Gastroparesis is a medical disorder that affects the motility or the normal movement of the muscles in the stomach. In order for the food to move through the digestive tract, the abdominal muscles will contract. This is called motility. In gastroparesis, it’s the motility that doesn’t work at all, or sometimes just slows down which results in the stomach not emptying properly.
There are certain medications that can affect the motility of the abdominal muscle. Examples are opioid pain relievers, some types of antidepressants, allergy medications and high blood pressure. For those individuals who are already diagnosed with gastroparesis, these medications can make their condition worse.
Because gastroparesis interferes with the normal digestion, it will usually cause nausea and vomiting. It can also cause problems with blood sugar levels and nutrition. There is no specific cause of gastroparesis, however, the condition can be attributed mostly as a complication of diabetes and as an aftereffect after surgery. There is no clear treatment for gastroparesis. In fact, there is no known cure for the condition. But changes to diet and lifestyle, along with proper medication can offer some relief.
The following are some of the common symptoms experienced by the affected individual with gastroparesis.
- Acid Reflux
- Abdominal bloating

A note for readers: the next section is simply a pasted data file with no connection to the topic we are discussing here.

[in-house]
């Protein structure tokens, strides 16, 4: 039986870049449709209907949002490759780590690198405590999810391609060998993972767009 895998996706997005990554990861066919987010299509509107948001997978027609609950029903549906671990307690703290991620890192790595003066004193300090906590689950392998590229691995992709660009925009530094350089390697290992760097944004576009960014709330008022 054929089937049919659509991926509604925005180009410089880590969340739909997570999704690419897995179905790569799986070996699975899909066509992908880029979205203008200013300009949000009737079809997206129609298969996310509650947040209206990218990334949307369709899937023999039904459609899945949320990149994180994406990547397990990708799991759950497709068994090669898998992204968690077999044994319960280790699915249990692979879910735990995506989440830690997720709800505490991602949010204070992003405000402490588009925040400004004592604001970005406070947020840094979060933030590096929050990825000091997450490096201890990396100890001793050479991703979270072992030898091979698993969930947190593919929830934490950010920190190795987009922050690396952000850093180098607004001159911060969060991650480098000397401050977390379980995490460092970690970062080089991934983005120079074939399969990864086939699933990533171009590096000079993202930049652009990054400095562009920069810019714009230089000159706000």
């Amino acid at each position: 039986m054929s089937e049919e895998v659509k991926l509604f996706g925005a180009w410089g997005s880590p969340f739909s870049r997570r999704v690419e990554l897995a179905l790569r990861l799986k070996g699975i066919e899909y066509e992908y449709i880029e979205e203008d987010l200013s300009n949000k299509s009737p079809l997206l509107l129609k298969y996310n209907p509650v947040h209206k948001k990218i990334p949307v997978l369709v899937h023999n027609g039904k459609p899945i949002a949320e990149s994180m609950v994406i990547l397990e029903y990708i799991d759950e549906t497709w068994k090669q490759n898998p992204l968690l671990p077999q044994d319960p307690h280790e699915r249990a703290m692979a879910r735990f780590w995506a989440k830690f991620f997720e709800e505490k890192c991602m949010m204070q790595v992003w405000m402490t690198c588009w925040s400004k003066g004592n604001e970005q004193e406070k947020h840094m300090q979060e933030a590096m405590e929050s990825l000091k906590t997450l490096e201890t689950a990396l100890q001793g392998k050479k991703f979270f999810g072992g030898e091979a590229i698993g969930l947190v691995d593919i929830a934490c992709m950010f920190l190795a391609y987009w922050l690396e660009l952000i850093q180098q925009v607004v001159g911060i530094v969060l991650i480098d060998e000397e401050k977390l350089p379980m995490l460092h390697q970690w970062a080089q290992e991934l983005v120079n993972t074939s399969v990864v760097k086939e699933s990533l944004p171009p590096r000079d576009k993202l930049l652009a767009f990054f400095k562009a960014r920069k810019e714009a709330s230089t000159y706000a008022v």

- A feeling of fullness after eating just a few bites
- Vomiting food that is undigested but eaten a few hours earlier
- Pain in abdomen
- Lack of appetite
- Weight loss and malnutrition
But it’s important to know that some individuals with gastropareses may not be seen with any noticeable signs and symptoms.
There is no known cause of gastroparesis. But the damage to the nerve that controls the stomach muscles, the vagus nerve, is known to cause the motility.
If you think you are suffering from Gastroparesis you should seek medical assistance. You may also be entitled to Social Security Disability Benefits. The SSA considered Gastroparesis as a medical condition that would make you eligible for SSDI and SSI. Social Security Administration (SSA) maintains a “Listing of Medical Impairments” (known as the blue book) that automatically qualify you for Social Security Disability Insurance (SSDI) or Supplemental Security Income (SSI).